Feature Stories

The Studio Where Leon Bridges Recorded is About to Change Fort Worth Music

Leon Bridges is coming home this weekend, but good luck getting into the show. Either of them. The Fort Worth phenom, one of the most buzzed-about artists of 2015 since he signed with Columbia Records last Christmas, is playing two shows at Scat Jazz Lounge on Saturday night, and to say they’re sold out is an understatement. Tickets on StubHub start at $350.

Bridges is one of the biggest feel-good stories of the year so far, but that story wouldn’t have been possible without the help of an unfinished recording studio on the other side of Interstate 30 from Scat, right next door to Shipping & Receiving.

Niles City Sound had just started operating when Bridges recorded Coming Home there in August, and it’s been functioning in a makeshift state ever since. The album gets released on Monday, but Niles won’t officially open until October. When it does, it could be an absolute game-changer for the Dallas-Fort Worth music scene — Bridges may just be the beginning.

The studio is the brainchild of White Denim members and North Texas natives Josh Block and Austin Jenkins. A couple years ago the pair, who had recently moved back to the area from Austin, sat down at David’s Barbeque in Pantego to discuss building a studio.

“We wanted to do a studio that was straight for broadcast,” says Jenkins. “Akin to Big D Jamboree or the Louisiana Hayride.” The idea was to have a small storefront studio, in the tradition of Sun Recording Studio, where people could walk in and watch a live recording session, with the recordings going straight to a radio station.

Chris Vivion is White Denim’s tour manager. “We were missing that organized studio manager,” says Block. “Josh and I would sit for hours and try to come up with business plans,” says Jenkins. “We all have strong skills,” adds Vivion. But their respective skills are very different. The three are partners, with Vivion gravitating toward the role as manager, Jenkins as producer and A&R, and Block as creative and technical director.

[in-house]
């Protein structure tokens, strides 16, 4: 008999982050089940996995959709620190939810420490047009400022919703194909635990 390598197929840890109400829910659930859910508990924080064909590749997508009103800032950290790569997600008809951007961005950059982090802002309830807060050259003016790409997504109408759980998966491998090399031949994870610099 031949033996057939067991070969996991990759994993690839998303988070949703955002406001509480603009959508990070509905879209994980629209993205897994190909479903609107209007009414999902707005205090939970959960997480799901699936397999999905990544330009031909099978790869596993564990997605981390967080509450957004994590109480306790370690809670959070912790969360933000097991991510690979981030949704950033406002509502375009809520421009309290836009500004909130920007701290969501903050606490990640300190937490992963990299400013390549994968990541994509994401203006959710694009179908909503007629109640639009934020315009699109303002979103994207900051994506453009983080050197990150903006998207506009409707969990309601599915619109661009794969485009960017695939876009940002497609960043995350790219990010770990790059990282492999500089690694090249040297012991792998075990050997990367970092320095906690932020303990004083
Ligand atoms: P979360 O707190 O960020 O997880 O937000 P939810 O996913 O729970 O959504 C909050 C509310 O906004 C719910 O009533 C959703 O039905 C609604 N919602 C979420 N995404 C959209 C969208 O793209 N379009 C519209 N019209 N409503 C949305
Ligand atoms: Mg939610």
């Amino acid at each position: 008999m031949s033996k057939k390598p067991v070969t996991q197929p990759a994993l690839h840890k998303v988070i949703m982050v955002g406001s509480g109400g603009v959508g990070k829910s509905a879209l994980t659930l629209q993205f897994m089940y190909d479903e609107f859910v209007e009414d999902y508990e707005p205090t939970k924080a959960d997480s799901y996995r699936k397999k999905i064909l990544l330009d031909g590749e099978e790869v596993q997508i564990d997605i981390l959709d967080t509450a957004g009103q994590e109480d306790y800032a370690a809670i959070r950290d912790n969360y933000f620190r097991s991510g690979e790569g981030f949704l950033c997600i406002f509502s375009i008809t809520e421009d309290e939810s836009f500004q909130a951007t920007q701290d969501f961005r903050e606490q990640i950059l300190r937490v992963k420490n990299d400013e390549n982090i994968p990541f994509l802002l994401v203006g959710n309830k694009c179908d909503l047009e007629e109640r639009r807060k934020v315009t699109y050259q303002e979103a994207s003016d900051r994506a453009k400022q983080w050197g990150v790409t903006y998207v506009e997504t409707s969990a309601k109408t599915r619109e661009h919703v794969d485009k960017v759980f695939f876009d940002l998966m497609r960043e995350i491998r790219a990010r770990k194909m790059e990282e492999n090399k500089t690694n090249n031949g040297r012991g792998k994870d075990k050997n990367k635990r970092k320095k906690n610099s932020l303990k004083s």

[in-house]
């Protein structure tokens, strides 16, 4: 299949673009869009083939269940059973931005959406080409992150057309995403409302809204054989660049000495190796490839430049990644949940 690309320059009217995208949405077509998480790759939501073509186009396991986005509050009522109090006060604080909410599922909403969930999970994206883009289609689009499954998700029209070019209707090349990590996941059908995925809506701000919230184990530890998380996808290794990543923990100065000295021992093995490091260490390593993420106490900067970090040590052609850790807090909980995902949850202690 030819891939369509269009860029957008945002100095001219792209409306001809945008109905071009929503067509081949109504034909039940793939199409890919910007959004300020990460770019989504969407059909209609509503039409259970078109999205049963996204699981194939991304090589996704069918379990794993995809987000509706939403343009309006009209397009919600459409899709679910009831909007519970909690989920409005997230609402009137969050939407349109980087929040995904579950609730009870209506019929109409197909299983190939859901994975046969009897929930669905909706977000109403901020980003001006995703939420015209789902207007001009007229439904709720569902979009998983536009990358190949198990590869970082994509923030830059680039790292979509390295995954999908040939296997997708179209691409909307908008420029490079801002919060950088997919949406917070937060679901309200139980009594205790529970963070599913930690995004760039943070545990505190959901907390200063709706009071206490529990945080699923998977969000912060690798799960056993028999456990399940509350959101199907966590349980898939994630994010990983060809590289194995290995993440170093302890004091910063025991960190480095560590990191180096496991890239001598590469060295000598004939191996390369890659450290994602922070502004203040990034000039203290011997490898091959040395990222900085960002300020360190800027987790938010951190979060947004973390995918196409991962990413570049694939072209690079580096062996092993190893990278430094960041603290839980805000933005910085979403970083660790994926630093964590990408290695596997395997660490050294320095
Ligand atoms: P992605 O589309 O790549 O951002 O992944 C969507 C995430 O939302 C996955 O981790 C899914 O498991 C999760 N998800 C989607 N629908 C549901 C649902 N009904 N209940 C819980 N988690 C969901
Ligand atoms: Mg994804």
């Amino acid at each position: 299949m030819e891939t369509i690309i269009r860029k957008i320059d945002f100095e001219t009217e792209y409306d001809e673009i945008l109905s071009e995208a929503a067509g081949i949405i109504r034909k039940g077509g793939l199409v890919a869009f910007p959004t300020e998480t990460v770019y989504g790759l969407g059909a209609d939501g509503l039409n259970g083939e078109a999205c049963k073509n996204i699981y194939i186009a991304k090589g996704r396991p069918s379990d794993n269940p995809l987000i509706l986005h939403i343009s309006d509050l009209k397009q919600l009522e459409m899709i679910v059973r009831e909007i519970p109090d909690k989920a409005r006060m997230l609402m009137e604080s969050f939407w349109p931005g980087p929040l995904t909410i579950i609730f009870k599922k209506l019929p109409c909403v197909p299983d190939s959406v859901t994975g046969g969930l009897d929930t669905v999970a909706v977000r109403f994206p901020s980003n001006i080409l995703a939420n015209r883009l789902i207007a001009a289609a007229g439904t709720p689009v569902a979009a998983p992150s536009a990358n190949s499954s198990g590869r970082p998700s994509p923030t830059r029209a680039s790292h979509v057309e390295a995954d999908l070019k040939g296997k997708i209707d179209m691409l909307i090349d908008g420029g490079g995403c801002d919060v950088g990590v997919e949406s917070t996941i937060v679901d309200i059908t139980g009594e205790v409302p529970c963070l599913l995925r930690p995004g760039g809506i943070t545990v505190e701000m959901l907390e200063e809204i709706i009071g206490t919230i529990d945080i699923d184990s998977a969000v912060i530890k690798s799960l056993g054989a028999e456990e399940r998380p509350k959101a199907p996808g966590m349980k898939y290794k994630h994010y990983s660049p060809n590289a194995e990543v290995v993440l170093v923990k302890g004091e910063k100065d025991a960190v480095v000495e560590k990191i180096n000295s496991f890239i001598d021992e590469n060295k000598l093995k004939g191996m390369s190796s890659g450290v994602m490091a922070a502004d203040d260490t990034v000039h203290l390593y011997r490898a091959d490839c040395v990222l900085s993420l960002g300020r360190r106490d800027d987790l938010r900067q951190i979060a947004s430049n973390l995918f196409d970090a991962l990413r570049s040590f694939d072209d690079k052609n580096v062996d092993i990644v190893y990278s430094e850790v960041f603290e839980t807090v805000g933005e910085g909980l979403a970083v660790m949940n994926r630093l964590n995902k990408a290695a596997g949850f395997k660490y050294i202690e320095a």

They were seeking sponsorships to build a studio when Jenkins had the idea to record something that would represent what they were trying to do and help get the ball rolling. Enter Bridges. Jenkins saw him perform at Magnolia Motor Lounge last August and was stunned. Some of the songs were finished, others weren’t. But Jenkins realized Bridges’ music fell perfectly in line with their vision.

Before the end of the month, while they were still moving gear into the space, Bridges was recording in the newly acquired building. It was a perfect storm.

They had considered renting the Rose Marine Theater and looked at a place above the Stockyards Hotel. But they ultimately decided the space next to Shipping & Receiving was right. It’s 14,000 square feet and used to house a golf club manufacturer. The warehouse was mostly empty, but some artifacts from the past remained. “There was a putting green in there that was a foot higher than the rest of the ground,” says Vivion. “Someone spent a lot of money on it. It worked pretty well setting up on that.”